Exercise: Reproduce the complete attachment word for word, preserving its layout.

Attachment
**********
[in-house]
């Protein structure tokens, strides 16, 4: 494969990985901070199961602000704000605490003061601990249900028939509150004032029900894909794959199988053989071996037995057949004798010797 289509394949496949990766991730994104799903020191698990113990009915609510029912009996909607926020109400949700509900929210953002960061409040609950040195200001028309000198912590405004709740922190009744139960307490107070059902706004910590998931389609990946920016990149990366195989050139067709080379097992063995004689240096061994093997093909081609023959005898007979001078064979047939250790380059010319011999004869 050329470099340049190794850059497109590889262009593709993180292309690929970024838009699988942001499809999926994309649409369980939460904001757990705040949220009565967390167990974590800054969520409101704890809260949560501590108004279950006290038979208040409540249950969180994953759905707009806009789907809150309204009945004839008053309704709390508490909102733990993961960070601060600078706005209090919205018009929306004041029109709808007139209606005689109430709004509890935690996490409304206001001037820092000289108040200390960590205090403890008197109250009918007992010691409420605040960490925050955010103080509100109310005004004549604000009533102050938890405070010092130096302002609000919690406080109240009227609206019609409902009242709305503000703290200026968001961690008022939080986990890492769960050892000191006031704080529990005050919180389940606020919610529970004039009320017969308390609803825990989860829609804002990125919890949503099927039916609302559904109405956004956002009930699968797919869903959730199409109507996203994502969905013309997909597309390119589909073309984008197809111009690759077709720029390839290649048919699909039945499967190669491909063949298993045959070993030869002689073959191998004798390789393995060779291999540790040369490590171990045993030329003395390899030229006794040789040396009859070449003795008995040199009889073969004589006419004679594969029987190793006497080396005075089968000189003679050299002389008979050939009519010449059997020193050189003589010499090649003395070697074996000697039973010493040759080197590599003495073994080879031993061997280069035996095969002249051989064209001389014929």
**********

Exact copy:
[in-house]
């Protein structure tokens, strides 16, 4: 494969990985901070199961602000704000605490003061601990249900028939509150004032029900894909794959199988053989071996037995057949004798010797 289509394949496949990766991730994104799903020191698990113990009915609510029912009996909607926020109400949700509900929210953002960061409040609950040195200001028309000198912590405004709740922190009744139960307490107070059902706004910590998931389609990946920016990149990366195989050139067709080379097992063995004689240096061994093997093909081609023959005898007979001078064979047939250790380059010319011999004869 050329470099340049190794850059497109590889262009593709993180292309690929970024838009699988942001499809999926994309649409369980939460904001757990705040949220009565967390167990974590800054969520409101704890809260949560501590108004279950006290038979208040409540249950969180994953759905707009806009789907809150309204009945004839008053309704709390508490909102733990993961960070601060600078706005209090919205018009929306004041029109709808007139209606005689109430709004509890935690996490409304206001001037820092000289108040200390960590205090403890008197109250009918007992010691409420605040960490925050955010103080509100109310005004004549604000009533102050938890405070010092130096302002609000919690406080109240009227609206019609409902009242709305503000703290200026968001961690008022939080986990890492769960050892000191006031704080529990005050919180389940606020919610529970004039009320017969308390609803825990989860829609804002990125919890949503099927039916609302559904109405956004956002009930699968797919869903959730199409109507996203994502969905013309997909597309390119589909073309984008197809111009690759077709720029390839290649048919699909039945499967190669491909063949298993045959070993030869002689073959191998004798390789393995060779291999540790040369490590171990045993030329003395390899030229006794040789040396009859070449003795008995040199009889073969004589006419004679594969029987190793006497080396005075089968000189003679050299002389008979050939009519010449059997020193050189003589010499090649003395070697074996000697039973010493040759080197590599003495073994080879031993061997280069035996095969002249051989064209001389014929």